Handler SSgt Justin Aycock
War Dog Name Ciba/H181
MWD Ciba/H181 (Patrol) - 8th SFS, Kunsan AB, ROK. Ciba was my second MWD that I was partnered with, she was certified in only Patrol work. She has to be one of the most loyal/loving dogs that I have worked with. She was "My" dog. Some of my best memories of Ciba were when we would post out to the perimeter of the base and pull LP/OP duties or patrols on the beach in the heat, snow or rain. The last exercise that we worked together it was snowing, there was at least 2 ft already on the ground and it was still coming down hard. Anyone that has been stationed in Korea can vividly recall how cold it gets. But there is no place that I would rather be with Ciba. I always made sure that my partner was warm/comfortable, before I was. I must have carried on hours of conversation with Ciba and she would just look up at me like she understood what I was talking about. There isn't a day that goes by that I don't think about her and all the good times we had together.
Years of service 2002-Present
Handler SSgt Justin Aycock
War Dog Name Dani - D054
comments MWD Dani/D054 (EDD/Patrol) - 341st SFS/Malmstrom AFB. MT. I never got the chance to deploy with Dani, wish I had. He was my first dog in the two years we were partnered we had fun while working together. My best memories are of Dani sticking his head in the snow banks around base while we were conducting out foot patrols/checks around the base at night.His favorite time of the year was Christmas when we would ride through the housing areas making our rounds and he would bark/growl at the mechanical reindeer that people would decorate their yards with.One of the hardest things I ever had to do was to leave Dani after I got orders to PCS to Kunsan AB, ROK. I must have sat in his kennel with him for at least an hour and fed him a big steak before petting him behind the ears like he always loved for me to do and then telling him goodbye.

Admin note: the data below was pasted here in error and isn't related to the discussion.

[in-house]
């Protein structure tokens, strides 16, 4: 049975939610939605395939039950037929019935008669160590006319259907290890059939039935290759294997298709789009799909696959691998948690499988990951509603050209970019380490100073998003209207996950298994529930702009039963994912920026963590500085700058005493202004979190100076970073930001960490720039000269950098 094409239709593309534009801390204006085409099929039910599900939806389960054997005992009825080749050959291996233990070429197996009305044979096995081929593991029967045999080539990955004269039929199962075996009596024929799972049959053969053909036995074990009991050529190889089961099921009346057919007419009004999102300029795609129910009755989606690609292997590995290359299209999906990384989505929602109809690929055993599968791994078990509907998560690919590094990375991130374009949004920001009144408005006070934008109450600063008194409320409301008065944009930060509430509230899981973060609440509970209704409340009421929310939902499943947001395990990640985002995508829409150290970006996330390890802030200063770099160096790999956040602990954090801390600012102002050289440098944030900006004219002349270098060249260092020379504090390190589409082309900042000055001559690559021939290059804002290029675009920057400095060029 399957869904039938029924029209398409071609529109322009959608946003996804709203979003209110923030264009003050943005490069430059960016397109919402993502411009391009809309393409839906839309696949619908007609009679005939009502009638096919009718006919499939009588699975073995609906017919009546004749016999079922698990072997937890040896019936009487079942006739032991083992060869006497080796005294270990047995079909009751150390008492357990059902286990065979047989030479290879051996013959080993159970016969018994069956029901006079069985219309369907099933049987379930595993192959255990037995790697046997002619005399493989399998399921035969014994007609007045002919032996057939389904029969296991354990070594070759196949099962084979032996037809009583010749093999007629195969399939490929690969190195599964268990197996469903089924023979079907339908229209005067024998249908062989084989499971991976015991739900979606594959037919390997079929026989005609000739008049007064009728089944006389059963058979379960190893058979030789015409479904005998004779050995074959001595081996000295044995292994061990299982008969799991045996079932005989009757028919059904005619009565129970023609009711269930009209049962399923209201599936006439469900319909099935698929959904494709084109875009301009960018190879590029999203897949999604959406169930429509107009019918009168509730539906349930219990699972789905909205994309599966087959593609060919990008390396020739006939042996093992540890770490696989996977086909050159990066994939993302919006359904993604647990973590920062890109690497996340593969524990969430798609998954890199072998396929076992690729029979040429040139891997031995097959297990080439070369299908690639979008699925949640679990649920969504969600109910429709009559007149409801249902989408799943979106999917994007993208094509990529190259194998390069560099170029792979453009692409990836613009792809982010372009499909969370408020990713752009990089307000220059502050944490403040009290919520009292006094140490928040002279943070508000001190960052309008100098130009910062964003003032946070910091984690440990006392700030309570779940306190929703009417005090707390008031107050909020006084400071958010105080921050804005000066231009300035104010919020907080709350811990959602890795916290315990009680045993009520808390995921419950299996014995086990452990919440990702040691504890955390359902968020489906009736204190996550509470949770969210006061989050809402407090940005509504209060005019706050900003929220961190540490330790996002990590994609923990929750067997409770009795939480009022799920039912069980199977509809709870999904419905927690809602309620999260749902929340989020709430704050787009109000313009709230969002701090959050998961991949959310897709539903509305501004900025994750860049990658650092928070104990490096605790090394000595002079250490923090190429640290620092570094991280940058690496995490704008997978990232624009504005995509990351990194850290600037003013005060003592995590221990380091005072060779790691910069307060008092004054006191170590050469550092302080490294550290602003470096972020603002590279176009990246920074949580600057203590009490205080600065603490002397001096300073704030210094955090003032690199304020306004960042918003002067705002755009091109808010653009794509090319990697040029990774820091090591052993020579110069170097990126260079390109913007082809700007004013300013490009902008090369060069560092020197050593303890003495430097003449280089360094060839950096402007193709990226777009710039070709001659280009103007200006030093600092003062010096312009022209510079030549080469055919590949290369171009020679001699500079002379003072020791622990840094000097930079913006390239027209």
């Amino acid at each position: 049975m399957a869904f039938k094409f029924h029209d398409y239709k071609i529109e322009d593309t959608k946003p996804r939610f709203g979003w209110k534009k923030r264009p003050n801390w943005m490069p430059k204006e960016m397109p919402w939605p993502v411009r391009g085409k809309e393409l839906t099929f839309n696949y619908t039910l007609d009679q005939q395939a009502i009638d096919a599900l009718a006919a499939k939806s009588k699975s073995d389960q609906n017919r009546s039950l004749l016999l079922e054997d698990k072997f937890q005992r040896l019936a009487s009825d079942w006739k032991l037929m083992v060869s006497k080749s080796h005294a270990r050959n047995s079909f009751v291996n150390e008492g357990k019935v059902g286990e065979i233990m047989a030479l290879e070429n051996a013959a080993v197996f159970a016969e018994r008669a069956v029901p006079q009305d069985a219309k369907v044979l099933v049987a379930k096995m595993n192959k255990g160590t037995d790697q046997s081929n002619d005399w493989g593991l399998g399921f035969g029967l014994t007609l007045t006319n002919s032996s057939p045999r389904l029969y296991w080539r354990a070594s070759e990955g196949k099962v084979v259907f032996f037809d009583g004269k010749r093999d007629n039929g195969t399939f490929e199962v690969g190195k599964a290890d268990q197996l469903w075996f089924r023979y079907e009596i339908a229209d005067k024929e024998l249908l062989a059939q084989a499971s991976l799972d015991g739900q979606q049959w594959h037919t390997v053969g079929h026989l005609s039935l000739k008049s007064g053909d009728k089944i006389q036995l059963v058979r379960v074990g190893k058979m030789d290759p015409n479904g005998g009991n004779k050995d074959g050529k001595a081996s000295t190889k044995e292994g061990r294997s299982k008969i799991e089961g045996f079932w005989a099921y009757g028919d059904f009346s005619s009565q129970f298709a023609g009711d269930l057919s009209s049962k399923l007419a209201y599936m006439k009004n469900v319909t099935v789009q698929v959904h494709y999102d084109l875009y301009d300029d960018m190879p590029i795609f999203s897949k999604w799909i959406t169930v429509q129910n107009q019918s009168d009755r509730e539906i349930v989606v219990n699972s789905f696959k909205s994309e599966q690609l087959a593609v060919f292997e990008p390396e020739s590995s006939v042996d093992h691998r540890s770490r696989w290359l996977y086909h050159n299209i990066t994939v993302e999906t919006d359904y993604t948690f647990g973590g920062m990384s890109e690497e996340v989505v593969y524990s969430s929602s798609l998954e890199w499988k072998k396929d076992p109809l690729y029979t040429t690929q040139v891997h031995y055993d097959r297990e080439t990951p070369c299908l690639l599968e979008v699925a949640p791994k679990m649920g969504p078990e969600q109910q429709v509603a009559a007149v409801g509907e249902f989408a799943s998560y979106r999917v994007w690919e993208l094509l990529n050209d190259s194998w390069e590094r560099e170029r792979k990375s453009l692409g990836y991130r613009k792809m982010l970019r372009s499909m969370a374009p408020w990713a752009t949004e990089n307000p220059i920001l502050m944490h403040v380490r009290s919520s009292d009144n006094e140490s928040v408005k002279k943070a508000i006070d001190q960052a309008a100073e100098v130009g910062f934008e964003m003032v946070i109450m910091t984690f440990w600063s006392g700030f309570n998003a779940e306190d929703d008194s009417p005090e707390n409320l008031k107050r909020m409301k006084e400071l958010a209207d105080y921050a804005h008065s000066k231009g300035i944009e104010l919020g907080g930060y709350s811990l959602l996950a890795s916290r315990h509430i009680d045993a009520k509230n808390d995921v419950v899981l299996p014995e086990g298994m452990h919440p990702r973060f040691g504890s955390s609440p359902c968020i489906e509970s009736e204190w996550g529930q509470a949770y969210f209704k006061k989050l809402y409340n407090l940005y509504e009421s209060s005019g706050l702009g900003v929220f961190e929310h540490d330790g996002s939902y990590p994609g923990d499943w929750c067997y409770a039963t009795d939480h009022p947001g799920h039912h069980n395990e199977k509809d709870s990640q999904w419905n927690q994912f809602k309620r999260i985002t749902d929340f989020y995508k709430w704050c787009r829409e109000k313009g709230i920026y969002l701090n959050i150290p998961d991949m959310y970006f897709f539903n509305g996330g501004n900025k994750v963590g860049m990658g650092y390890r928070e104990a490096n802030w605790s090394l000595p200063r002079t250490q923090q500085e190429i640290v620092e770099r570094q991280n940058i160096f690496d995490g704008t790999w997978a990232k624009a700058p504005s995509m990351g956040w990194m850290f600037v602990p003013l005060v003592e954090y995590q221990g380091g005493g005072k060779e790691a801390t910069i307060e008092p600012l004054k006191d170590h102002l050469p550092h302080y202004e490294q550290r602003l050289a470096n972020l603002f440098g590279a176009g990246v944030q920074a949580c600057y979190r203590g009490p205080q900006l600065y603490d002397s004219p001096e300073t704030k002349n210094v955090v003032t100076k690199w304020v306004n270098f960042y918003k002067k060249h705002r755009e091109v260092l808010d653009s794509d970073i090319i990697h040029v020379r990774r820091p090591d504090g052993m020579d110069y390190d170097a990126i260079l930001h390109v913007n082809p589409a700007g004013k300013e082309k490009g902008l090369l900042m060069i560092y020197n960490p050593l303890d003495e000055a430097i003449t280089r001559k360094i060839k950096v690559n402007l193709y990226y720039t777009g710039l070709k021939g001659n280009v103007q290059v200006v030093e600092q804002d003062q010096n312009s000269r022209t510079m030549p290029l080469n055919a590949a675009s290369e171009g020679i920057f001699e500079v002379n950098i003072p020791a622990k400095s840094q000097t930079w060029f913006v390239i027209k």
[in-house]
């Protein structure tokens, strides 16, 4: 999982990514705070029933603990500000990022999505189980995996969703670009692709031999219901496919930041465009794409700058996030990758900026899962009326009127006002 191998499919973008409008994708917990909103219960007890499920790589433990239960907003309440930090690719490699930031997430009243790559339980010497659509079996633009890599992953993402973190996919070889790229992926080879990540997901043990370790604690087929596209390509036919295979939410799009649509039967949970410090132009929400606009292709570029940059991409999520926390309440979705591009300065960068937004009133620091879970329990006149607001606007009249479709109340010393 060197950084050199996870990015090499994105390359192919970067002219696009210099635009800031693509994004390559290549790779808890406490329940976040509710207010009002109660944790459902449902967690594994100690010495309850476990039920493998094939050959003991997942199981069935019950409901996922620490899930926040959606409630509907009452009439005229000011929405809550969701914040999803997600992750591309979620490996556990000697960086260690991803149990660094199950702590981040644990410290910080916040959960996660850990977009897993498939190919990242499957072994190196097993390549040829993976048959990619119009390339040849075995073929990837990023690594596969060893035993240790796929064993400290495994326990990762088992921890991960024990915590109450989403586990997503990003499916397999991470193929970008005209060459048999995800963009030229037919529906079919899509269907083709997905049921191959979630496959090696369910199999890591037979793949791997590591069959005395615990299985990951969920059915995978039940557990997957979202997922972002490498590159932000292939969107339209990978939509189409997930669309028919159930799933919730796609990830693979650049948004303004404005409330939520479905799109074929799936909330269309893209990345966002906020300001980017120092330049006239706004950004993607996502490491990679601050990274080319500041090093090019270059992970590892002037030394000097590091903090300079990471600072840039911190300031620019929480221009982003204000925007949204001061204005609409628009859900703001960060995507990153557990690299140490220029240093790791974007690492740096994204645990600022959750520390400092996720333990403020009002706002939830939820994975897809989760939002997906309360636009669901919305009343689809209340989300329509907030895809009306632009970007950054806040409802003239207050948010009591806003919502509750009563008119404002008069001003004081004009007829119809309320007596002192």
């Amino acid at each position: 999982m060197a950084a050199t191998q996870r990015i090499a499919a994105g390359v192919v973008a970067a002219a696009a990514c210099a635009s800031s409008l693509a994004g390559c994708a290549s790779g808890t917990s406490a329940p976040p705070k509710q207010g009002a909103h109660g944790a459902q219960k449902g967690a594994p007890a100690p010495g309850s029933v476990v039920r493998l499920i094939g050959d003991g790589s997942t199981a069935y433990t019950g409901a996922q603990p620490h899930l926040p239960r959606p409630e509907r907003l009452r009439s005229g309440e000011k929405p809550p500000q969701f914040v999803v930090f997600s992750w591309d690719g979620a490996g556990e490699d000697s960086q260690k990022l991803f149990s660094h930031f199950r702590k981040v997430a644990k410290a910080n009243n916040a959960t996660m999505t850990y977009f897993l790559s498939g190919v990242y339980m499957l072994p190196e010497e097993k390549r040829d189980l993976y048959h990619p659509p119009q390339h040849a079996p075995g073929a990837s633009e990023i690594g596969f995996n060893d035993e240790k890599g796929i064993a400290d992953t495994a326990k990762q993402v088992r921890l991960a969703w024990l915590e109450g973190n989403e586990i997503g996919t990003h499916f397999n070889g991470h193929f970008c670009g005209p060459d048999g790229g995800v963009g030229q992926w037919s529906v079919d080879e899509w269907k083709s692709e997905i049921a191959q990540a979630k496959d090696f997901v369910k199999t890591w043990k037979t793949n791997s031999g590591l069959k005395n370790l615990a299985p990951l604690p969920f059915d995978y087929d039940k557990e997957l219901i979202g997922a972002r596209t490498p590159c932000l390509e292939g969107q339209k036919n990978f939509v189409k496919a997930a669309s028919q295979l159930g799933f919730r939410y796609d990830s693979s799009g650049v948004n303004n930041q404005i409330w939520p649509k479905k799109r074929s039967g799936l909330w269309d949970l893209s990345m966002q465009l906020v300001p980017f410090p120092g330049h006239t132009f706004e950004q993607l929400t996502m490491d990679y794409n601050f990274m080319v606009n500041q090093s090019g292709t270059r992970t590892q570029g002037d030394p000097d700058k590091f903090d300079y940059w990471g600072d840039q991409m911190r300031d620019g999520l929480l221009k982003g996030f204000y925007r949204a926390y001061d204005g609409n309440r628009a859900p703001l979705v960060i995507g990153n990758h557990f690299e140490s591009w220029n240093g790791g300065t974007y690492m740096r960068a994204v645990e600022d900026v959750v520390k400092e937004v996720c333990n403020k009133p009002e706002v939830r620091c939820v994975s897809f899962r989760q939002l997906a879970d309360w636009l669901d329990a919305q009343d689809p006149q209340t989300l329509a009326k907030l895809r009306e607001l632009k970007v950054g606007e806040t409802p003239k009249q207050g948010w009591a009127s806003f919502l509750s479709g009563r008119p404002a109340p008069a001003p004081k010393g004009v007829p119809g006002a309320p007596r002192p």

Years of service 1999-Present
MWD: Lucky 95M5 Handler Don Kelly
Lucky was a male German Shepard born on 7 Oct 1965 in Canuga Park,Ca. He was purchased by the USAF on 6 Jul 1968, He was tattooed with number 95M5 and the given a battery of physicals and tests. After he passed them he went through Sentry Dog Training and then Patrol Dog Training at Lackland AFB. He arrived at Korat RTAFB in Thailand in Oct 1963. He was there defending the perimeter of the base until his death in Aug 1974 at the age of 9. He was one of over 4000 War Dogs that didn't come home from southeast Asia. He defended his country and protected his handlers every night without hesitation. All he ever wanted in return was the praise from his handlers for doing the job he was asked to do, whether it was running the obstacle course for the 1000th time or attacking the enemy head on. May he never be forgotten for his heroic deeds and dedication to his country. I will do my best as one of his handlers to tell his story and preserve his memory in history forever.Years of service 6
MWD: Kobuc Handler: Stephen A. Janke I received Kobuc as a 20 year old handler in Vietnam. Kobuc was a sentry dog that had been in the Air Force Dog Program since 1968. On May 23, 1971 he alerted to an advancing enemy squad in the woods outside our POL fuel area. After a brief firefight and satchel charges thrown at us knocking us to the ground they retreated with the help of other Air Forces Security Forces and Kobuc helped with other teams to clear the area. I had him for my entire tour of duty in Vietnam. Twenty five years later I learned that Kobuc was one of a small number of dogs given to the South Vietnamese Army to help defend their country upon our withdrawal. Kobuc was given to the service in 1968 by Michael O'Reiley from California whom I have tried to contact unsucessfully. Kobuc helped me survive my time in Vietnam and had several other handlers before the end of the war. I still carry his picture in my wallet and think of him every day.
Years of service 1968
MWD: Nick Handler: James Sheffield
MWS: Caesar Handler: Jim Andrews Vietnam
Caesar worked with me nearly every day for 1 1/2 years in Vietnam. He was a golden German Shepherd and the best friend anyone could have. He was my eyes and he was my ears. He "covered my back" always, in every situation. I will never forget him.
Silver Star shining for sacrifice, honoring wounded, ill and dying members of our Armed Forces, and bringing remembrance to those so deserving of our thanks.
We will never forget . . . WELCOME HOME!